It took me a few months after the year was over to realize and understand just how much I had changed. How much I had grown. I’ve always had high standards when it came to relationships. Convictions that led most of my decisions. Relationships surfacing if marriage seemed like a possibility. Dating was the necessary means to that end- the end being marriage. So while my standards were high for relationships, my standards for dating were significantly less. Dating “just in case” is what I focused on while in my 20’s. My time, energy, conversations, thoughts revolved around my dating life. Dating occurring with not only guys I was simply attracted to, but guys I wasn’t attracted to “just in case” they had good hearts. This resulted in dating numerous guys and few actual relationships. On the surface this sounds normal. Expected. But I was dating potential. Not dating intentionally, decisively, or wisely.

I was living in the hopes of what if rather than in the reality of what is.

I’ve come to realize what making the most of your single life really means when not lived out intentionally. When lived with no concern for the future, and perhaps, most importantly, with no concern for others. We call these years the sowing of wild oats. Living without real responsibility yet. Shying away from commitments. A revolving door of who can feed my ego the most next. But what has really taught us?

We become dependent. We believe any man is better than no man. We can say we disagree with that statement but our actions often show otherwise. Compromising. Justifying. Believing any man is actually better than no man to pacify the fear of being alone. 
This behavior causing us to settle when we decide we are ready to actually settle down now. Oh, the irony. I’ve learned that how you spend your single years, has a direct impact on how much you are willing to settle.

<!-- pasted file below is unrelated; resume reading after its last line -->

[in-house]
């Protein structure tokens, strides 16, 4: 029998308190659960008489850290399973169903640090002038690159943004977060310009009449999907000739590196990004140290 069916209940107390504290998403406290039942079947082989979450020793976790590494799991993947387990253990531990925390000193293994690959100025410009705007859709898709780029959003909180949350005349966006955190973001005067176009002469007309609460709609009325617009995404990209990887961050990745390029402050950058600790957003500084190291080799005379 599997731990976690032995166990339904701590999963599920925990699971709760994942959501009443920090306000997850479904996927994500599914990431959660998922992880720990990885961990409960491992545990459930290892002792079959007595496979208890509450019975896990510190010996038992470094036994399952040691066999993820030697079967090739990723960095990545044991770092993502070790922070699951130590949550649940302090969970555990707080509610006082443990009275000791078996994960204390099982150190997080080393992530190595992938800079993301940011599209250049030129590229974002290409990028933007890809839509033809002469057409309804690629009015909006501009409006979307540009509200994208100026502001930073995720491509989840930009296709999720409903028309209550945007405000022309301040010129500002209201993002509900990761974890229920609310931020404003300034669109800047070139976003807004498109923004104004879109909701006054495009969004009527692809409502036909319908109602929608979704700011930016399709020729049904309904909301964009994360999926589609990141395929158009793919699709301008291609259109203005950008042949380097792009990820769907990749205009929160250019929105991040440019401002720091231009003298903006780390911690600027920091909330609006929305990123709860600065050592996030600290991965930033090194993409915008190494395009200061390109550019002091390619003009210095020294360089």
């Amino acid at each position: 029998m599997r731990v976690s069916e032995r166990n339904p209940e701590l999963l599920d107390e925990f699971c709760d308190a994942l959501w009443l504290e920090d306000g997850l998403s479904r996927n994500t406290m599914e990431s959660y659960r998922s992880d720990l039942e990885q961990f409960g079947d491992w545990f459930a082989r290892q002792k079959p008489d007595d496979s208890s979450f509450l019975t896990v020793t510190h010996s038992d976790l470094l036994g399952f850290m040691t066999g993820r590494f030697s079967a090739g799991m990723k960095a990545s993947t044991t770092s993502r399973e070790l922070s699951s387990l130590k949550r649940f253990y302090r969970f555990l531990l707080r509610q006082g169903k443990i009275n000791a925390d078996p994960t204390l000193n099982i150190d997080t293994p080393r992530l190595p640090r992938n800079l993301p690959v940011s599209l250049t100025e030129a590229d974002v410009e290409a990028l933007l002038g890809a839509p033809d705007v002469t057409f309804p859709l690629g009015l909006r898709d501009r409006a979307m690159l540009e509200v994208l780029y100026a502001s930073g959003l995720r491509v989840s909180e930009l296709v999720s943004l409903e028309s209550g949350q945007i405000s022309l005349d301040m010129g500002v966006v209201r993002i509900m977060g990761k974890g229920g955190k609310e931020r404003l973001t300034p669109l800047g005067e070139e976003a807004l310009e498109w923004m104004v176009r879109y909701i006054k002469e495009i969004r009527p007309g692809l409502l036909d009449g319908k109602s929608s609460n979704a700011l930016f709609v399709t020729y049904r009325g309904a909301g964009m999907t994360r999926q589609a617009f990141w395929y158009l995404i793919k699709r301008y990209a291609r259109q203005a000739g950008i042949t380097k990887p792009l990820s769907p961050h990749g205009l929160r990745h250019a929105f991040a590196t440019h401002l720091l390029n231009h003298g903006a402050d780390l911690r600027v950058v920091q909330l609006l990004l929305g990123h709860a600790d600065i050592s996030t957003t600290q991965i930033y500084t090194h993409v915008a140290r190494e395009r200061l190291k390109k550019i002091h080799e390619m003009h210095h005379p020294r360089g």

The level of desire determines how far you are willing to compromise.

If you plan your life, career, education, community involvement around a potential family, discontentment will fester until you satisfy what you’ve laid the foundation for. If you live based on what you’ve been given and pursue dreams outside of a potential family, it’s easier to stay true to standards you’ve set for yourself. It’s as if some of us feel we can’t truly start our lives until our spouse enters the picture. And as a result, we miss out on some of the best years of our life.

As my time was spent more on knowing myself, more on knowing God, God Himself began to fill that void in a way I hadn’t known before. God has always been in my heart since I was little and first got saved but I wouldn’t say He completely filled it. I think when He does our desires go from “God and…” to simply “God.” I think it is then when we reach a deeper level of intimacy. Marriage and family so easily viewed as our purpose rather than as a complement to it. Those desires so strong, you know God wouldn’t deprive you. But over time, feeding those desires until they become an idol rather than giving them back to God and allowing Him to fulfill the true desires of our heart once we surrender.